Normally, "as a rule" is set off by commas. I have no idea why there is a difference. A writer should be consistent.
Student or Learner
Reading Tolkien’s The Lord of the Ring I’ve noticed those two sentences:
- Even in ancient days they were, as a rule, shy of ‘the Big Folk’, as they call us, and now they avoid us with dismay and are becoming hard to find.
- Their faces were as a rule good-natured rather than beautiful, broad, bright-eyed, red-cheeked, with mouths apt to laughter, and to eating and drinking.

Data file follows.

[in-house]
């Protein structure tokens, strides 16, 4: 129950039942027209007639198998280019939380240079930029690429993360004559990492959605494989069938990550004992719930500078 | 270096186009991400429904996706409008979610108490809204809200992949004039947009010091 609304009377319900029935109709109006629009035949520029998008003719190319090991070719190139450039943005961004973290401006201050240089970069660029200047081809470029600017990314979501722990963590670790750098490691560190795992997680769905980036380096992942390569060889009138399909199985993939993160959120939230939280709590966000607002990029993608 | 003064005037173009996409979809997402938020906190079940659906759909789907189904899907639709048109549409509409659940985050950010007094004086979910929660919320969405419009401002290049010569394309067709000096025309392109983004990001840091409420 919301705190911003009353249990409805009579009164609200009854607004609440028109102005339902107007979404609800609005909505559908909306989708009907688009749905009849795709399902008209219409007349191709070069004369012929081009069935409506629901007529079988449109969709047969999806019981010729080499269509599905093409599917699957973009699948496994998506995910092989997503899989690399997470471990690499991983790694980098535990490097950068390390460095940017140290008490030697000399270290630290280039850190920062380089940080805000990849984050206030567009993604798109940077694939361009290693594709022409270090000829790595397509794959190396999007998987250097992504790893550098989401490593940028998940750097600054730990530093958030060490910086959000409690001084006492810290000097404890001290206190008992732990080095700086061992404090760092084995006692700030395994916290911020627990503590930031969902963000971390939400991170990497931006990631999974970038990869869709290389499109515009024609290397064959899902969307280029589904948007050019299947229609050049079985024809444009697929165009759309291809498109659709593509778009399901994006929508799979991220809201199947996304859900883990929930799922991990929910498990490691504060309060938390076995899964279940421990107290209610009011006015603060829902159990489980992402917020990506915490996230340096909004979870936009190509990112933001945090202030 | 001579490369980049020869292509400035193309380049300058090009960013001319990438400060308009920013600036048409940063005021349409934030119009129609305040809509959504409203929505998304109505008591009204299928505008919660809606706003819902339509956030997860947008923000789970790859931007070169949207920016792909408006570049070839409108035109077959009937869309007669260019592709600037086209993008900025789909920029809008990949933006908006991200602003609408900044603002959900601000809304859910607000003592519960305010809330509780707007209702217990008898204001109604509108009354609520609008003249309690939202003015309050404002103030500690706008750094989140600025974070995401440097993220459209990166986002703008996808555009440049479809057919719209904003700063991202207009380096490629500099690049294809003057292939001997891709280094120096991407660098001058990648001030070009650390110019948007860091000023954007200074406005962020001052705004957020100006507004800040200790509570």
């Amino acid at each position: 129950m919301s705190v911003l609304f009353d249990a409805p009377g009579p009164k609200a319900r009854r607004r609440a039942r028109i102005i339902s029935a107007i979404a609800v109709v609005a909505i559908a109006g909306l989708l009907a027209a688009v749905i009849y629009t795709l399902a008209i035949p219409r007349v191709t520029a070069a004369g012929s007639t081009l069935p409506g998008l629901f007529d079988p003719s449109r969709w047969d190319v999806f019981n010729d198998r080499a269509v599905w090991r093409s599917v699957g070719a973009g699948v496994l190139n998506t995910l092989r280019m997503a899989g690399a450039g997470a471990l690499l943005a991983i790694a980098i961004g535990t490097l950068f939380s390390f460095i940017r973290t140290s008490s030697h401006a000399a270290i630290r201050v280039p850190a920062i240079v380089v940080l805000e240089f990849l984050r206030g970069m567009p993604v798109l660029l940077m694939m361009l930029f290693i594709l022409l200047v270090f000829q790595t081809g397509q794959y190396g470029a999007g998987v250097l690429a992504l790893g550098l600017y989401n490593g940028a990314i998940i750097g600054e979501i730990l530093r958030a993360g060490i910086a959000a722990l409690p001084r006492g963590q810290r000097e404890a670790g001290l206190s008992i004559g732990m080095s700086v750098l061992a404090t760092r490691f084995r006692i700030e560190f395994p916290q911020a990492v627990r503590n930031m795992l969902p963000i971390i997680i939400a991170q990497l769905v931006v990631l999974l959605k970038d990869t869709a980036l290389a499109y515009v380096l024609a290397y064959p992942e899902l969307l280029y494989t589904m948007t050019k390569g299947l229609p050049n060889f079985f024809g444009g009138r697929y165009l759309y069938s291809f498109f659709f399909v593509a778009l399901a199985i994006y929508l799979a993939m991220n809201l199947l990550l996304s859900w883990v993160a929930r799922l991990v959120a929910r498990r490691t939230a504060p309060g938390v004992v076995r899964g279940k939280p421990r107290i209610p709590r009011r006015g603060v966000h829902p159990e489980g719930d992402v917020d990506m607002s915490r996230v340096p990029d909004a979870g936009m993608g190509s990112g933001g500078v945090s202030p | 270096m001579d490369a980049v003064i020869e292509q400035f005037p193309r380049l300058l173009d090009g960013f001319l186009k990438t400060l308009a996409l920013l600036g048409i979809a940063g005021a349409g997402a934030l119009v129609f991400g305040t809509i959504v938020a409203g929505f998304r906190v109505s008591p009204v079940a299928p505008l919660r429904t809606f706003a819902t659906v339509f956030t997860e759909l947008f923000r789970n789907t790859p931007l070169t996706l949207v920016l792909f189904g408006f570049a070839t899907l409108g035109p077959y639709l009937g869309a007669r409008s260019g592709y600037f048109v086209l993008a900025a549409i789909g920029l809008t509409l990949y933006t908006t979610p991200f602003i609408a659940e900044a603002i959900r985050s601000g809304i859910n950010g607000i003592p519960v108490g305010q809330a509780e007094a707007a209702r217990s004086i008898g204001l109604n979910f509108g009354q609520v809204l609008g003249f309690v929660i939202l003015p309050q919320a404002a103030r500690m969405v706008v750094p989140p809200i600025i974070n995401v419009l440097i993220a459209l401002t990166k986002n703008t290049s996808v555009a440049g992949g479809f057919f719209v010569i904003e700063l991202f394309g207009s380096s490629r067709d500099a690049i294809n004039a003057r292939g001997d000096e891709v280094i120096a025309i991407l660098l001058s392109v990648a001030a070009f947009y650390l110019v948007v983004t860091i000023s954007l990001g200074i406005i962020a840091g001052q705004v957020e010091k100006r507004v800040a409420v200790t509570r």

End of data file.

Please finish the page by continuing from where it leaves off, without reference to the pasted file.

Does anyone can tell me why in first sentence phrase ‘as a rule’ is separated by commas, while in later it isn’t. Is there any rule behind which I cannot see or it is rather a matter of choice and a stylistic device unimportant for meaning of sentence at large?
Thank you in advance.
I admit that I would hesitate to criticise Tolkien's writing, but I have to say that I don't have a problem with it.